Ethiopian immigrants can be leaders too

"I want dream that in the near future an Ethiopian could be appointed chairman of the Executive of the Jewish Agency."

By AYANAWO FERADA SENEBATO
March 4, 2013 20:17
3 minute read.
Jewish Agency Chairman Natan Sharansky [file]

Jewish Agency Chairman Natan Sharansky 311 (R). (photo credit: REUTERS/Jason Reed)

 
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I want to be courageous and to dream that in the near future an Ethiopian immigrant could be appointed chairman of the Executive of the Jewish Agency.

Natan Sharansky was unanimously chosen to continue to lead the agency for another term.

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For me, Sharansky symbolizes national Zionist pride. He fought with all his heart to free Jews in the former Soviet Union, Jews who were imprisoned and tortured for the sole reason that they had expressed a desire to live in the Jewish state. Like Jews throughout the world, they had dreamed and prayed for generations to have the freedom to build a home in the Land of Israel. To live freely as Jews in a democratic state that belonged to them, and to fulfill the vision of the prophets.

Sharansky fulfilled his dream when he served as an MK and as minister in the Knesset, as well as chairman of the Jewish Agency. It is time now for an Ethiopian immigrant to serve as chairman of the Jewish Agency. The world Jewish community played a large role in bringing the Jews of Ethiopia to the Land of Israel in secrecy, and through hostile countries. The Beta Israel community, which has been Jewish from the beginning, is loyal to the State of Israel. The world Jewish community, the economic backbone of the Jewish Agency, needs to do some deep thinking and open up its institutions to the Jews of Ethiopia.

Immigrants from Ethiopia are capable of running organizations such as the Jewish agency and the JDC Israel.

It’s time for society to accept that a leader from the Ethiopian community is capable of leading the Jewish Agency. The community has integrated into Israeli society and a large number of veteran immigrants have been living in Israel now for a few decades.

Granted they came from Ethiopia, a country still in the process of developing, and many do not speak English well, but they can improve their language skills. We must not put up barriers to their progress.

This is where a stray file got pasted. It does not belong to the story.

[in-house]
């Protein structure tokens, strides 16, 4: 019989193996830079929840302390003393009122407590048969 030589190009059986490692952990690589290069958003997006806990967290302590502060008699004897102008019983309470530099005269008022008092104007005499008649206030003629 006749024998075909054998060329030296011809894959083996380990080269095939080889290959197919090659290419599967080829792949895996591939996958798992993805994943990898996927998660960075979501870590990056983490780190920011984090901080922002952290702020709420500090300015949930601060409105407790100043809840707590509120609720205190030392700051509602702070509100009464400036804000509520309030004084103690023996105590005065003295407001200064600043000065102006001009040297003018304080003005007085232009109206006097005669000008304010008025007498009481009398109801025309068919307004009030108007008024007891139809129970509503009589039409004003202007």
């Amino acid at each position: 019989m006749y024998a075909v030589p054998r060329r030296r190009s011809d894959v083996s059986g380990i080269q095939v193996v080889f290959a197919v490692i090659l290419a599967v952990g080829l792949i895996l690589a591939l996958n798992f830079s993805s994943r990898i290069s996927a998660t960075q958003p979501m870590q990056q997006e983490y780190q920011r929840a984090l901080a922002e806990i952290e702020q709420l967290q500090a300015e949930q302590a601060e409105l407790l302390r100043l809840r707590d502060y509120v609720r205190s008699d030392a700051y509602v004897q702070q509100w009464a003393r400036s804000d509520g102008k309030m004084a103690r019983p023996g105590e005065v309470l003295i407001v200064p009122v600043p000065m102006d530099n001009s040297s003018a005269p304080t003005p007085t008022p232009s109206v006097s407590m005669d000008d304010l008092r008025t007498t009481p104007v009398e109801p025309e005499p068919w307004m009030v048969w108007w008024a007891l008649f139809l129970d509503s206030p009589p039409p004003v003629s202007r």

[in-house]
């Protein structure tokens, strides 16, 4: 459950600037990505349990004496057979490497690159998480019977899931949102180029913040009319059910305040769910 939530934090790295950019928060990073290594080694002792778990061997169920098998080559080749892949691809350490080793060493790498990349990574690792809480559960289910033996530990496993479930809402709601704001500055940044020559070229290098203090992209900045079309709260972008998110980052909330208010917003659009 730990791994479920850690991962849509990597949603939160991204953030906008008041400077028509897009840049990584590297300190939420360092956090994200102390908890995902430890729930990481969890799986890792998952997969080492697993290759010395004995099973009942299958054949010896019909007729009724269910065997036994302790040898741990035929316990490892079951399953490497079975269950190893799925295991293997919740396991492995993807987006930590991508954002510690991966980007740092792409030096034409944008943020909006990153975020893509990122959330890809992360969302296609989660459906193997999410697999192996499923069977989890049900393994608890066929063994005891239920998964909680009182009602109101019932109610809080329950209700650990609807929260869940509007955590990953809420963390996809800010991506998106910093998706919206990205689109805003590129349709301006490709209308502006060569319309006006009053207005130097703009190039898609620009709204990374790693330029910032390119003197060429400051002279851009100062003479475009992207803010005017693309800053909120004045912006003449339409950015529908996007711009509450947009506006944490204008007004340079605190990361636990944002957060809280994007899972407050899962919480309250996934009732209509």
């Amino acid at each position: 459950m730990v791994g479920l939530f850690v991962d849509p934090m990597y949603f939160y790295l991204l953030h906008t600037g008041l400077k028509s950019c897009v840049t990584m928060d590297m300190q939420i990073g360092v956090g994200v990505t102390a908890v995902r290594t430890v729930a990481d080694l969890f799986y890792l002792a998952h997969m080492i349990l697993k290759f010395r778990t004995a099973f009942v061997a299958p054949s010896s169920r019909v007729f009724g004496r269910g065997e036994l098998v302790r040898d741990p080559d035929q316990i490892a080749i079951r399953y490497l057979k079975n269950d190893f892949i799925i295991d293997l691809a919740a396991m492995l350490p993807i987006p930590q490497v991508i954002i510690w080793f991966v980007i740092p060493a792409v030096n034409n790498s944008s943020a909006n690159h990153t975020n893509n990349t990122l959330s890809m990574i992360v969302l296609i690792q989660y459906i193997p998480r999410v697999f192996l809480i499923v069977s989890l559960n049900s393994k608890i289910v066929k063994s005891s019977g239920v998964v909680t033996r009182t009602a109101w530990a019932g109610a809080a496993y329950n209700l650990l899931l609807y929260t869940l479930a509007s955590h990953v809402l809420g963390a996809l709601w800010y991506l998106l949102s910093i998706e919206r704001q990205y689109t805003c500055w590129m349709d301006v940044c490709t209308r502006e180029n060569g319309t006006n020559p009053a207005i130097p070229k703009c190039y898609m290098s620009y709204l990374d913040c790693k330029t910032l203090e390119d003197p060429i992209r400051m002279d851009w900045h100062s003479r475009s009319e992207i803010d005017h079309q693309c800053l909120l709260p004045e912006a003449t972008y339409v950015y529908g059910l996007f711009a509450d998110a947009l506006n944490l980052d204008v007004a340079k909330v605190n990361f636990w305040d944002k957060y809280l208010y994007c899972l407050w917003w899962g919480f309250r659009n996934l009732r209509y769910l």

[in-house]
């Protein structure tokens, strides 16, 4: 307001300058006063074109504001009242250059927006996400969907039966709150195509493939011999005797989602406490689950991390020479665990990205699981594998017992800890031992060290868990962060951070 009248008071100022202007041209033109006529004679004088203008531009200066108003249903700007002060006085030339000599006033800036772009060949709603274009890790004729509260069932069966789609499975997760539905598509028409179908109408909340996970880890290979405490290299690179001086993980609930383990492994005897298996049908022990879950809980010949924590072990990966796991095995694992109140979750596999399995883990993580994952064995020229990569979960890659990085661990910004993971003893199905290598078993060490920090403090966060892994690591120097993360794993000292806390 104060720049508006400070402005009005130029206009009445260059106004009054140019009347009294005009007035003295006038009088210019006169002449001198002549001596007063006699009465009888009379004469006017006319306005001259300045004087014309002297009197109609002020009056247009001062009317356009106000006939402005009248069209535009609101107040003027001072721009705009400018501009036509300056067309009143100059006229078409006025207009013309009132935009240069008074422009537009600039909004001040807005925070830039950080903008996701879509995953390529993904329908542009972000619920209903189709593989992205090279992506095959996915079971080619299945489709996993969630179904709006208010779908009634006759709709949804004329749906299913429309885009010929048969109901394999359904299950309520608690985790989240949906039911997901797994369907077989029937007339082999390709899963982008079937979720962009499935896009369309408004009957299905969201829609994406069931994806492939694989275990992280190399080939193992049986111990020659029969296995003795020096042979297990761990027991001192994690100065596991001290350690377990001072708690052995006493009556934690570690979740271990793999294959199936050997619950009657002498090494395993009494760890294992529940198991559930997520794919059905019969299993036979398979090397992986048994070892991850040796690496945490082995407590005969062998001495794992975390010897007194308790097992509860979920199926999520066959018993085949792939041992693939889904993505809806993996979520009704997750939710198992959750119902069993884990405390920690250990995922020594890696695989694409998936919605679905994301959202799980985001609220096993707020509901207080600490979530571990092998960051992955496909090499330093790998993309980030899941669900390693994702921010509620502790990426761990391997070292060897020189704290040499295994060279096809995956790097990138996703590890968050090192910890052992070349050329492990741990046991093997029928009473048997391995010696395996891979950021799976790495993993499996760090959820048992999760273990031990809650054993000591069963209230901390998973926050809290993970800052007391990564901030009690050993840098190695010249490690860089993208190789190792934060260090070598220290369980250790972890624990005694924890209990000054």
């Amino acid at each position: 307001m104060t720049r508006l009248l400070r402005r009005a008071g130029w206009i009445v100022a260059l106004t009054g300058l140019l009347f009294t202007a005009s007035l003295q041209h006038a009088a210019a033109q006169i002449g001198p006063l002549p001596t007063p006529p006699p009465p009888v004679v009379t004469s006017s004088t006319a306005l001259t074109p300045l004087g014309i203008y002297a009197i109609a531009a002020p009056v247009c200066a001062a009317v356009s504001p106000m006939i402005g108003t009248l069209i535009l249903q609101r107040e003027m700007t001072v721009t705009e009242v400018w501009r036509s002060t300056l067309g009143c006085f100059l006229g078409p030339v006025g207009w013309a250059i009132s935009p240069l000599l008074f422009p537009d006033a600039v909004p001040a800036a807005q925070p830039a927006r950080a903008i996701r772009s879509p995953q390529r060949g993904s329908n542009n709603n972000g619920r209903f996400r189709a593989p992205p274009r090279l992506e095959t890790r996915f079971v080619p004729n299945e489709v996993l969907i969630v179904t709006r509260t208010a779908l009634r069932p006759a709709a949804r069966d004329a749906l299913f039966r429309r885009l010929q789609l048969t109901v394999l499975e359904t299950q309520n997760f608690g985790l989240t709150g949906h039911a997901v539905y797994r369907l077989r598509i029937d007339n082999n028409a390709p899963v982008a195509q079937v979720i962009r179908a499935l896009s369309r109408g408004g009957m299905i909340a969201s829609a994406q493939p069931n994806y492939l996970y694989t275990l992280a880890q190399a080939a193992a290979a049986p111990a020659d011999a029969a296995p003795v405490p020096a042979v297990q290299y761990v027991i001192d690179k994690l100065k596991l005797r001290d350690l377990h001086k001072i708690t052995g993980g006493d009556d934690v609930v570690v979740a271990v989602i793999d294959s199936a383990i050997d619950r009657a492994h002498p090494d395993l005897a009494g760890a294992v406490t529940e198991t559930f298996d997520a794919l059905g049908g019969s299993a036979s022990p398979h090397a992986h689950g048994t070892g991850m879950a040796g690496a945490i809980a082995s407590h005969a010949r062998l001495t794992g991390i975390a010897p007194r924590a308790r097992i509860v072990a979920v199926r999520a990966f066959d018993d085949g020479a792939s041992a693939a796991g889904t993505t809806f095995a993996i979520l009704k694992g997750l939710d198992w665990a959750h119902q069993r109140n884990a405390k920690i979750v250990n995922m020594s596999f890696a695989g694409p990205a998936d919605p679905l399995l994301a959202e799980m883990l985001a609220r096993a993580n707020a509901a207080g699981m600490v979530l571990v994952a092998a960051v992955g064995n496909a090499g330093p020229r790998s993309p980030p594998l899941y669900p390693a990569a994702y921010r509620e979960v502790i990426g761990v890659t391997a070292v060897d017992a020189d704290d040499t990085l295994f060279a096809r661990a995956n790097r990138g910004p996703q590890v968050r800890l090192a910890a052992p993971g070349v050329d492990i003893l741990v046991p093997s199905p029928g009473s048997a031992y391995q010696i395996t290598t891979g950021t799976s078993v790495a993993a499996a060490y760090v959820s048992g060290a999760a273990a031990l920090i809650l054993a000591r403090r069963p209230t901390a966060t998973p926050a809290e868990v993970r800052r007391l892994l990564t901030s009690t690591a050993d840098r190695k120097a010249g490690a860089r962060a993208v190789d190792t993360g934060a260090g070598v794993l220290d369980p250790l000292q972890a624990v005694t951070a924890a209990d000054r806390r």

The Jewish Agency is meant to act as a bridge between the various Jewish communities throughout the world, to encourage Jews to make aliyah to Israel, to build their homes here, a place where there is freedom of religion and no anti-Semitism.

The Jewish Agency needs to become more multicultural, and not shy away from including in its leadership Jews from Africa. The Israeli leadership needs to steer clear of prejudice and racism. In addition, political parties need to take practical steps toward incorporating Ethiopian immigrants in leadership positions, and not just add them to their lists as decoration during election periods in an effort to win the Ethiopian vote.

Ethiopians should be integrated into state institutions wherever possible.

Sadly, laws that have recently been passed in the Knesset aimed at including Ethiopian immigrants in civil service on the basis of affirmative action, and minimum representation in local authorities and government companies, are lauded, but in reality nothing has really changed. It is not enough that laws have been passed; local authority heads must alter their view and understand that Ethiopian immigrants are residents and have rights too.

It is extremely important that the Jewish Agency board and local authority heads internalize that Israeli society no longer accepts racism. Social networks have helped break down the racism barrier for Ethiopian immigrants and have provided them with a forum to expose the Beta Israel community publicly.

Unfortunately, local authority heads and state institutions continue to live in their little bubble.

They refuse to accept the fact that Ethiopian immigrants are here to stay, that they are citizens who deserve equal rights, and who wish to serve their country as proud Jews.

The writer is an Ethiopian-Israeli activist.

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